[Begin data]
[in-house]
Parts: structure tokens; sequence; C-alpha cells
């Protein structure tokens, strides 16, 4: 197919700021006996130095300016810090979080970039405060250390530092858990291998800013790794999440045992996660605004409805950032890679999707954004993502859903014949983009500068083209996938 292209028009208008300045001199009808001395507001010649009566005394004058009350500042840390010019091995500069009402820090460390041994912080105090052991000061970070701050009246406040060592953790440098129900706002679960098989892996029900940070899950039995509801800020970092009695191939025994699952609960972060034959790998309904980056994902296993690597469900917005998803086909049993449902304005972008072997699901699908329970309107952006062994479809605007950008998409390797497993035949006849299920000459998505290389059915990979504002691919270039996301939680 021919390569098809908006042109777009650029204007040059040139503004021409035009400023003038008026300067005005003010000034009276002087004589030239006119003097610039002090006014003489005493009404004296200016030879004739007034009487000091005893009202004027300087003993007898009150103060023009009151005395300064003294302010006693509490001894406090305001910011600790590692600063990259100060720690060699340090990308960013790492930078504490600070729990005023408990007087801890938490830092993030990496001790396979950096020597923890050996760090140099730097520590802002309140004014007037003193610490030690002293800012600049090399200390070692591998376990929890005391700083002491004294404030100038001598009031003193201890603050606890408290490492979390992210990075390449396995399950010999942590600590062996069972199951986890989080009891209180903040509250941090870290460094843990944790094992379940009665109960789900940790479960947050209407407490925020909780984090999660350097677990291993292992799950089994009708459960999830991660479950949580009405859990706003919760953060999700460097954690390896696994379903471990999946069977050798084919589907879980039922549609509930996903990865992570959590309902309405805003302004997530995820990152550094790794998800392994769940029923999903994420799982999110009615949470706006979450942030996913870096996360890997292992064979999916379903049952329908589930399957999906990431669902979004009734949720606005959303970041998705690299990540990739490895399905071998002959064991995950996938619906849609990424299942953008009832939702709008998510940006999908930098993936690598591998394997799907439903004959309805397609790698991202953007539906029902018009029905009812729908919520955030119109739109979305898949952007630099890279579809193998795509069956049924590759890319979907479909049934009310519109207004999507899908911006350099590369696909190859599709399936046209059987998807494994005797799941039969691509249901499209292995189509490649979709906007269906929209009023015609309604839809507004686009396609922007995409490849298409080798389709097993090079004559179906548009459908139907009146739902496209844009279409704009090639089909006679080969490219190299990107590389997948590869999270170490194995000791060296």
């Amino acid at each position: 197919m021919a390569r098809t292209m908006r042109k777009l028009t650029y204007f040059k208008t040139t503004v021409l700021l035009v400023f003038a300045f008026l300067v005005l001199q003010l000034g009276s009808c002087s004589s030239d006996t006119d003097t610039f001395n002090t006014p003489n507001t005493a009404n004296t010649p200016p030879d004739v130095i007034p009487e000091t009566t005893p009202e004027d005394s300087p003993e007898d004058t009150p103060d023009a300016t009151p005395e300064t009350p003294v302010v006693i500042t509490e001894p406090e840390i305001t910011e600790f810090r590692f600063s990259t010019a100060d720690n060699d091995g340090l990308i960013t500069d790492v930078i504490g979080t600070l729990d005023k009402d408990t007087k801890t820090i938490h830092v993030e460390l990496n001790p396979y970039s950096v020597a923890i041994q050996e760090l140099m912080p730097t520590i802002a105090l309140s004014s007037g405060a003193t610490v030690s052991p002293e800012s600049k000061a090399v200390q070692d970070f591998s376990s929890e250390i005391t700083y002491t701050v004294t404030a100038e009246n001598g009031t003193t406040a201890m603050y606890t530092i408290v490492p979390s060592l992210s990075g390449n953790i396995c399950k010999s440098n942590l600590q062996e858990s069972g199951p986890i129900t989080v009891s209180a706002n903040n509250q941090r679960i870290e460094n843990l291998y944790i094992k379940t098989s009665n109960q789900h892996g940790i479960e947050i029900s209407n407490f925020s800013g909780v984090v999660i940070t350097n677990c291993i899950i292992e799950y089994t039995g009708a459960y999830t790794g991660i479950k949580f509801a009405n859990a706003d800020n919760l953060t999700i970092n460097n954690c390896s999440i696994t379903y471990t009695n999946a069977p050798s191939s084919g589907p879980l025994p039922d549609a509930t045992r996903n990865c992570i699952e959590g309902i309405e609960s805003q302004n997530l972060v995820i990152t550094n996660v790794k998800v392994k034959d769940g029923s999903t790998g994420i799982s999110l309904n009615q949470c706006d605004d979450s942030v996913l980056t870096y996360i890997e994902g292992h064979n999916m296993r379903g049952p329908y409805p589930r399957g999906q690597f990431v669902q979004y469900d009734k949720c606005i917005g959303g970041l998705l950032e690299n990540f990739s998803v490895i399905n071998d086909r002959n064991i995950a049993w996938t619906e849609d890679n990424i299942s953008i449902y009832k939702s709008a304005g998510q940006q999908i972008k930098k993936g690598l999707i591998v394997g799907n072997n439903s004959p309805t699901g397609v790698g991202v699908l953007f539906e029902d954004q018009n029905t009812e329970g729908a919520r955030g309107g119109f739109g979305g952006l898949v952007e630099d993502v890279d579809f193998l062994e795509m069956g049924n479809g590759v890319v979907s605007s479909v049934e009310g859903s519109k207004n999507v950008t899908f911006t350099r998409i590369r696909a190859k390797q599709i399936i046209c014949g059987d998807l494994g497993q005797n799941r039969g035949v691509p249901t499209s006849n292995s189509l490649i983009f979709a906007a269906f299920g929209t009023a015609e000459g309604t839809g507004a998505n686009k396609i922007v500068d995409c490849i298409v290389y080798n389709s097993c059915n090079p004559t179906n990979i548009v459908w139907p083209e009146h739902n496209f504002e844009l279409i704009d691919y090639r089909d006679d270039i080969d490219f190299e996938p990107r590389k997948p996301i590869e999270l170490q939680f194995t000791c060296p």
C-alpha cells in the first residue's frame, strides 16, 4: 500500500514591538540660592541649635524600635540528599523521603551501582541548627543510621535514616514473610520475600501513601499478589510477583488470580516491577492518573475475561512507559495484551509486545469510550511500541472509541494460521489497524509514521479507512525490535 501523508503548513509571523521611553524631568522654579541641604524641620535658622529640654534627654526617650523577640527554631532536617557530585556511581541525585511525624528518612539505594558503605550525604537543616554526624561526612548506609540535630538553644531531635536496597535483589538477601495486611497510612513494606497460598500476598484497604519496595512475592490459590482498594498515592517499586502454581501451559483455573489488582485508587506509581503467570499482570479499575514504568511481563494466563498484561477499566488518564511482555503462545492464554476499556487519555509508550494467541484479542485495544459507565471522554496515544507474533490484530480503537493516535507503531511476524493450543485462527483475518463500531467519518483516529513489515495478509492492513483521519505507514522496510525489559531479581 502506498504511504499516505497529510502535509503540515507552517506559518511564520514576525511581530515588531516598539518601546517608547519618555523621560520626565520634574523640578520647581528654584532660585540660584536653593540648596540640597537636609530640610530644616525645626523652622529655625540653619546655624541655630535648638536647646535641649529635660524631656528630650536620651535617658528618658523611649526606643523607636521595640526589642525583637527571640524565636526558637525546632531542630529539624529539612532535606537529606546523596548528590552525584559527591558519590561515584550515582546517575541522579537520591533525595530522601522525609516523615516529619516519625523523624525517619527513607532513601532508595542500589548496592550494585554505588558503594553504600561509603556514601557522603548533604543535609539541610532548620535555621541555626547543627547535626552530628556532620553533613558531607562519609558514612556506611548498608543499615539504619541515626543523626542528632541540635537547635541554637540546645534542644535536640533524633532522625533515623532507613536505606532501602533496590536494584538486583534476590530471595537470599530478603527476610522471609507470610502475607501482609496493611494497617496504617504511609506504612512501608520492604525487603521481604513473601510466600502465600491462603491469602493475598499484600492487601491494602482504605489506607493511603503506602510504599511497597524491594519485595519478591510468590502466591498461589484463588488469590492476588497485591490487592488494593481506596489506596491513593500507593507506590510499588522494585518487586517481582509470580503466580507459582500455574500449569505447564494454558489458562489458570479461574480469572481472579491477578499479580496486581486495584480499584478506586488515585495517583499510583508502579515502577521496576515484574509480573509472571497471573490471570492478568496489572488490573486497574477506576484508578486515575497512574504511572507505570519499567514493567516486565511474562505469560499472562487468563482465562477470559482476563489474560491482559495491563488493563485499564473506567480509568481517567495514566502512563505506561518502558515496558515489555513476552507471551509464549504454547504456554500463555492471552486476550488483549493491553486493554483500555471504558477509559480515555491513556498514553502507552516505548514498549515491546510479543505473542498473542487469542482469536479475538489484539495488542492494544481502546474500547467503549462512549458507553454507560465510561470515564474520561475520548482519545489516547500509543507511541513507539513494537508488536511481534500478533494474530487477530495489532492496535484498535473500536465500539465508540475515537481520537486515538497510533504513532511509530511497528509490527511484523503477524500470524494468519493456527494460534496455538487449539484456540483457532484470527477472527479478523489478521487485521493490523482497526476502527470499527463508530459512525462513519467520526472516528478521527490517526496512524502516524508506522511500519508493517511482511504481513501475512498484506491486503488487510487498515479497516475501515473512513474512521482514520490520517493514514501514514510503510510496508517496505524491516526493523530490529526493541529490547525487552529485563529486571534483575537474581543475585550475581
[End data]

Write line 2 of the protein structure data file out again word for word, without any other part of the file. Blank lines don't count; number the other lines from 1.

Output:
Parts: structure tokens; sequence; C-alpha cells